The Pantheon is now a secular building, and although religious saints Joan and Geneviève are still on display, the crypt remains the burial ground for men (and a few women) of letters. Innovators, literary figures, renowned statesmen, and poets are interred side by side, except for Rene Descartes.
This is a link to a Blumenthal Lecture by Stéphane Van Damme at Cornell University on October 2, 2002, on the development of the Pantheon de Paris and an argument concerning the placement of Descartes’s remains (again) at the Pantheon. Of note, the official memorial to the author of Le Petit Prince and aviator hero of World War II, Antoine de Saint-Exupéry, occupies a space in what was once the choir stall.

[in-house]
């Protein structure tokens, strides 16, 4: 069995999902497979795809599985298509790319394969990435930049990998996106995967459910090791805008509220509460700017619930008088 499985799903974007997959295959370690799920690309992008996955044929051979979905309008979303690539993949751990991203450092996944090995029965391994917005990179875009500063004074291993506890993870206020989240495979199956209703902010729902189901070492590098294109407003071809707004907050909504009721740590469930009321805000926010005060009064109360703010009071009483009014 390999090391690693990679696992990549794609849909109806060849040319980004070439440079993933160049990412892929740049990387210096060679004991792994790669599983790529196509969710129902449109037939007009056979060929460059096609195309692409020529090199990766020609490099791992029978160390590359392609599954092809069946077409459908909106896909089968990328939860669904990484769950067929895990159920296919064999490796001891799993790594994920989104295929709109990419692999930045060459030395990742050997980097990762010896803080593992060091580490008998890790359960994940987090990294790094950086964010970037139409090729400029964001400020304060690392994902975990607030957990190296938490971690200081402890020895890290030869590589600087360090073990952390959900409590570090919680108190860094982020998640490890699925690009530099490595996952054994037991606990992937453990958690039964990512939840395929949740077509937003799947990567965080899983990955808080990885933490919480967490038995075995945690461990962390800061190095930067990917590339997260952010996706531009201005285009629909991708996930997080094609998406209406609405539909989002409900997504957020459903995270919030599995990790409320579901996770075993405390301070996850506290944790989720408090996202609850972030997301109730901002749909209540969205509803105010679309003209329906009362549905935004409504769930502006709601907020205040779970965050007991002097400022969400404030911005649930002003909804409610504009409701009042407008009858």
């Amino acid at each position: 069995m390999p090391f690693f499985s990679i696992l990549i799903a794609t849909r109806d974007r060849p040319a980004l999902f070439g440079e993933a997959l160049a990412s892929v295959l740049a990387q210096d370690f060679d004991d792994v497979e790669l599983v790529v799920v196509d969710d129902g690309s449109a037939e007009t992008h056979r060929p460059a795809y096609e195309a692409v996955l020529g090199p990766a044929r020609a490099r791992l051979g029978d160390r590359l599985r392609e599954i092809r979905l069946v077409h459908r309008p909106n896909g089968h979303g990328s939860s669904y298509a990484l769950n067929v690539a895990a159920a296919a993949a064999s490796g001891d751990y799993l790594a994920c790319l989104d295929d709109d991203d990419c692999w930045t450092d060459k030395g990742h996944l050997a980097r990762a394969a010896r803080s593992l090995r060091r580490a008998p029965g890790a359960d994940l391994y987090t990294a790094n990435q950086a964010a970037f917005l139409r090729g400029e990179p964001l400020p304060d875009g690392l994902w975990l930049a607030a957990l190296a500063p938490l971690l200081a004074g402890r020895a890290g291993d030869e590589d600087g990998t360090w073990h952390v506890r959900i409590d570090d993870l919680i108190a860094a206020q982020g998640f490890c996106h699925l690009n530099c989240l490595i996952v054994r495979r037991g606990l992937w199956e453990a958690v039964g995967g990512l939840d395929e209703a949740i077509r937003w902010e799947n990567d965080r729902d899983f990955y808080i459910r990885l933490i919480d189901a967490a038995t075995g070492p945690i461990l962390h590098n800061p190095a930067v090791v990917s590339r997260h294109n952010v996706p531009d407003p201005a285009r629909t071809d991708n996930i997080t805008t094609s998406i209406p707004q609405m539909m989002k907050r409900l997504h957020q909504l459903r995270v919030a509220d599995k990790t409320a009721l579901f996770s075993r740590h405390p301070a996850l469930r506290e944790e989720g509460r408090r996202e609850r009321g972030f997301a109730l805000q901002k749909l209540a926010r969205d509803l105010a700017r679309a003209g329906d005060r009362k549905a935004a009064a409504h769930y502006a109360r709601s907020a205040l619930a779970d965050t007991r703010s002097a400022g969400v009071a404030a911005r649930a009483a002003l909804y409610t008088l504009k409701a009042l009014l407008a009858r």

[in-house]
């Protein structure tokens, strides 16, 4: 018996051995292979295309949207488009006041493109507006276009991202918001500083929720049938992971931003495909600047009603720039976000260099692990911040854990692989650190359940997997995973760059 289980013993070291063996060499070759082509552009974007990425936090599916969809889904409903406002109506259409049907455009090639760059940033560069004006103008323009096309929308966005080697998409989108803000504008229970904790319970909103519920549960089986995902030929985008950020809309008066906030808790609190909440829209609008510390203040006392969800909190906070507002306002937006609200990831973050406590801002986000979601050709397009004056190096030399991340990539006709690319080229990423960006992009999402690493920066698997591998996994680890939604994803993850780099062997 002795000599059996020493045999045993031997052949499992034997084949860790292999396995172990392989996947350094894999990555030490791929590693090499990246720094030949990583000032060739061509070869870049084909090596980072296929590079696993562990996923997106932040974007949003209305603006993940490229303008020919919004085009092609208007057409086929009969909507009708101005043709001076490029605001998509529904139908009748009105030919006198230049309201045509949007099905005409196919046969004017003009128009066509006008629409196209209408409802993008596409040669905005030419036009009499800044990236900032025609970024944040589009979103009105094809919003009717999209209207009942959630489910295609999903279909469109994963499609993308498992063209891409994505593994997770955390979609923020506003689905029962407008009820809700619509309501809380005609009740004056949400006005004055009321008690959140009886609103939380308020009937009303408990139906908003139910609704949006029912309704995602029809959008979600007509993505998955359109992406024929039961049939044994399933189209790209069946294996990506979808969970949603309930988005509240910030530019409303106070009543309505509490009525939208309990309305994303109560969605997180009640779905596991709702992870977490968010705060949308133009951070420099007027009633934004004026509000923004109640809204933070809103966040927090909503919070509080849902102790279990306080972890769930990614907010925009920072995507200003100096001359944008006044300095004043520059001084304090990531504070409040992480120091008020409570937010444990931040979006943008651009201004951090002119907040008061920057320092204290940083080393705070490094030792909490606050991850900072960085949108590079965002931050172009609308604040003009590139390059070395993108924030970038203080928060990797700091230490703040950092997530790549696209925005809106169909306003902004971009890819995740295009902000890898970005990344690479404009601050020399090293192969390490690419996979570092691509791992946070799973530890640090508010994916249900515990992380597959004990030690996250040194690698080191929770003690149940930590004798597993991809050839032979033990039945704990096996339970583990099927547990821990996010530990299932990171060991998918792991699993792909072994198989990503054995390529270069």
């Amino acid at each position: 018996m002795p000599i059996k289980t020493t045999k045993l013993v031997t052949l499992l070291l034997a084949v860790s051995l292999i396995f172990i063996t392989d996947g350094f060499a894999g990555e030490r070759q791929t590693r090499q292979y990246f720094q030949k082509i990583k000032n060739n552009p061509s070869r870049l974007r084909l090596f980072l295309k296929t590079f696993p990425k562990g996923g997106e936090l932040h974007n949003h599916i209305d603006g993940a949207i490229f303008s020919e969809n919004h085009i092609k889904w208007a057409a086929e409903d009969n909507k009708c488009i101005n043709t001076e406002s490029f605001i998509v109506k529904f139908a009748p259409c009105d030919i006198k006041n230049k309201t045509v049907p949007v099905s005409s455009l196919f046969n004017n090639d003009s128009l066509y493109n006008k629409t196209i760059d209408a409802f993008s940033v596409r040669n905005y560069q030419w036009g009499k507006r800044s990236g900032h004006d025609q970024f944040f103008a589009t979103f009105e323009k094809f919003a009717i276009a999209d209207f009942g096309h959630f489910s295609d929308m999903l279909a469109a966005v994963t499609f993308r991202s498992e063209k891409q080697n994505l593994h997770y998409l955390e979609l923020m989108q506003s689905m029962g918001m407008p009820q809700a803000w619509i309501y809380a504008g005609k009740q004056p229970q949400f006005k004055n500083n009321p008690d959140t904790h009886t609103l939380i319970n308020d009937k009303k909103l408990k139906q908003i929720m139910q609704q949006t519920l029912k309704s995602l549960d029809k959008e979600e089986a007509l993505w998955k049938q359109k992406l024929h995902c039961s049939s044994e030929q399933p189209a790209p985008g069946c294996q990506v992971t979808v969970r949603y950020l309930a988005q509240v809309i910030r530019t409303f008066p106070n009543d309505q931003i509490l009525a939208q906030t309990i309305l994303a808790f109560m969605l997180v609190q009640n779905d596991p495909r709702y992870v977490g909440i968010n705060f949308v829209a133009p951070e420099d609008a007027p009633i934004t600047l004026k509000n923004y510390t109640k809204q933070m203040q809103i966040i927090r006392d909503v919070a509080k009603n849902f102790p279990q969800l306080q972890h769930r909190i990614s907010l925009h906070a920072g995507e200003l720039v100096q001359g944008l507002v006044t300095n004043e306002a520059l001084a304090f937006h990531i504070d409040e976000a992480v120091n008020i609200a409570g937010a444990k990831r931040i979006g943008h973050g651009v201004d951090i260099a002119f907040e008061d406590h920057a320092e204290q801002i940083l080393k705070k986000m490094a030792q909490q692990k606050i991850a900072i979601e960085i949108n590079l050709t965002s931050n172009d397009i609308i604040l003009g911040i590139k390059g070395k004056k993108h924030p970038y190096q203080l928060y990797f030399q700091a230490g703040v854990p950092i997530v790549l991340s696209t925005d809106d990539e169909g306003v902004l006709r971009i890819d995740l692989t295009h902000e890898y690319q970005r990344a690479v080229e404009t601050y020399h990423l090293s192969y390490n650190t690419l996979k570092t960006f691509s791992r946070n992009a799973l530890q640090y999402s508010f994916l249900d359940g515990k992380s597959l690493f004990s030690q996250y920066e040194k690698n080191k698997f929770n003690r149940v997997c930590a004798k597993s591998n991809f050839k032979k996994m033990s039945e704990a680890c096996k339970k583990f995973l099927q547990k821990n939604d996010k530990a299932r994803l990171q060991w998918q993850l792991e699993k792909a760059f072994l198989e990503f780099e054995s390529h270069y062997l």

More to read about this tour of Paris
What writing or guides would be good for this tour of Paris? We recommend an old guide to Paris such as our Galignani’s New Paris Guide (1832). Or you can follow along with the monuments we mention in our unusual 1830 game board The French Monuments of Paris. Some images in this blog post come from these two items. (More about these two in our final blog!)
And we recommend a translation by Mitchell Abidor - and posted by marxists.org - of Maxime Vuillaume’s “The Pantheon’s About to Blow Up!,” a description of the taking of the Pantheon during the Commune of Paris in 1871. This will give more context for the tour of the Pantheon.
And he also wrote a good companion book for visiting the Catacombs under the pseudonym Maxime Hélène in 1876: Les galeries souterraines, or The Underground Galleries, published in Hachette’s collection La Bibliothèque des merveilles, or The Library of Wonders. The link above is to the original book in French with excellent images.
One more blog in this series to come! Check back here for the end of The Curio's Paris Tour with Victor Hugo...